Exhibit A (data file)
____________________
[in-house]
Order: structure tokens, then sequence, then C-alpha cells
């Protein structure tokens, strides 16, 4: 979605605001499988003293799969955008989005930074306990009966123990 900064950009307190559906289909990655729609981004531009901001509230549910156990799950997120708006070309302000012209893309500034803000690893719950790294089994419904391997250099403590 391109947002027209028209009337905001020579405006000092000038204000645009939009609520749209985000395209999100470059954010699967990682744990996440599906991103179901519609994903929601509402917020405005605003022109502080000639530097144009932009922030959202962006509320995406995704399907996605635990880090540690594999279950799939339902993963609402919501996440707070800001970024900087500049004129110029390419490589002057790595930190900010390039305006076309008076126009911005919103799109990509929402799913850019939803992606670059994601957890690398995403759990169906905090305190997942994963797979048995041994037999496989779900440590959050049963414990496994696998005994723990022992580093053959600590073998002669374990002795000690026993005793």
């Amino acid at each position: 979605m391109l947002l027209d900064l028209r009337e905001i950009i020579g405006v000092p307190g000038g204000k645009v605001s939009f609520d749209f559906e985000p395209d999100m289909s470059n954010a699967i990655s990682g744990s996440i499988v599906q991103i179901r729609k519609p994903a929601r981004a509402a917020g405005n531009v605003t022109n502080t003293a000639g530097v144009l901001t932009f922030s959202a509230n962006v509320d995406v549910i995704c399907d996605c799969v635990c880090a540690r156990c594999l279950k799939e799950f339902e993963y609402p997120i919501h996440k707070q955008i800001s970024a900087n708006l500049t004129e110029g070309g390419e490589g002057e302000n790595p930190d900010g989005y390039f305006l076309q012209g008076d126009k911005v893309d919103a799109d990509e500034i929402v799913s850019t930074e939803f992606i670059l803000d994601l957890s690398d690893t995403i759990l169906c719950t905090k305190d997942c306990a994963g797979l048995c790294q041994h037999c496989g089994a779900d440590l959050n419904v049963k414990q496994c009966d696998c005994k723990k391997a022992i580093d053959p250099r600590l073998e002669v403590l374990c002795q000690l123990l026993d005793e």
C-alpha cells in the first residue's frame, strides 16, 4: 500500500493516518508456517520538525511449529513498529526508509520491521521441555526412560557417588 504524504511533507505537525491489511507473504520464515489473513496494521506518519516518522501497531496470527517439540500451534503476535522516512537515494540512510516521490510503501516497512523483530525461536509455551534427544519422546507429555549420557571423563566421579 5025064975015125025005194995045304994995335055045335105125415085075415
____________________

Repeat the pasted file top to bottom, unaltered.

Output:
[in-house]
Order: structure tokens, then sequence, then C-alpha cells
């Protein structure tokens, strides 16, 4: 979605605001499988003293799969955008989005930074306990009966123990 900064950009307190559906289909990655729609981004531009901001509230549910156990799950997120708006070309302000012209893309500034803000690893719950790294089994419904391997250099403590 391109947002027209028209009337905001020579405006000092000038204000645009939009609520749209985000395209999100470059954010699967990682744990996440599906991103179901519609994903929601509402917020405005605003022109502080000639530097144009932009922030959202962006509320995406995704399907996605635990880090540690594999279950799939339902993963609402919501996440707070800001970024900087500049004129110029390419490589002057790595930190900010390039305006076309008076126009911005919103799109990509929402799913850019939803992606670059994601957890690398995403759990169906905090305190997942994963797979048995041994037999496989779900440590959050049963414990496994696998005994723990022992580093053959600590073998002669374990002795000690026993005793």
């Amino acid at each position: 979605m391109l947002l027209d900064l028209r009337e905001i950009i020579g405006v000092p307190g000038g204000k645009v605001s939009f609520d749209f559906e985000p395209d999100m289909s470059n954010a699967i990655s990682g744990s996440i499988v599906q991103i179901r729609k519609p994903a929601r981004a509402a917020g405005n531009v605003t022109n502080t003293a000639g530097v144009l901001t932009f922030s959202a509230n962006v509320d995406v549910i995704c399907d996605c799969v635990c880090a540690r156990c594999l279950k799939e799950f339902e993963y609402p997120i919501h996440k707070q955008i800001s970024a900087n708006l500049t004129e110029g070309g390419e490589g002057e302000n790595p930190d900010g989005y390039f305006l076309q012209g008076d126009k911005v893309d919103a799109d990509e500034i929402v799913s850019t930074e939803f992606i670059l803000d994601l957890s690398d690893t995403i759990l169906c719950t905090k305190d997942c306990a994963g797979l048995c790294q041994h037999c496989g089994a779900d440590l959050n419904v049963k414990q496994c009966d696998c005994k723990k391997a022992i580093d053959p250099r600590l073998e002669v403590l374990c002795q000690l123990l026993d005793e």
C-alpha cells in the first residue's frame, strides 16, 4: 500500500493516518508456517520538525511449529513498529526508509520491521521441555526412560557417588 504524504511533507505537525491489511507473504520464515489473513496494521506518519516518522501497531496470527517439540500451534503476535522516512537515494540512510516521490510503501516497512523483530525461536509455551534427544519422546507429555549420557571423563566421579 5025064975015125025005194995045304994995335055045335105125415085075415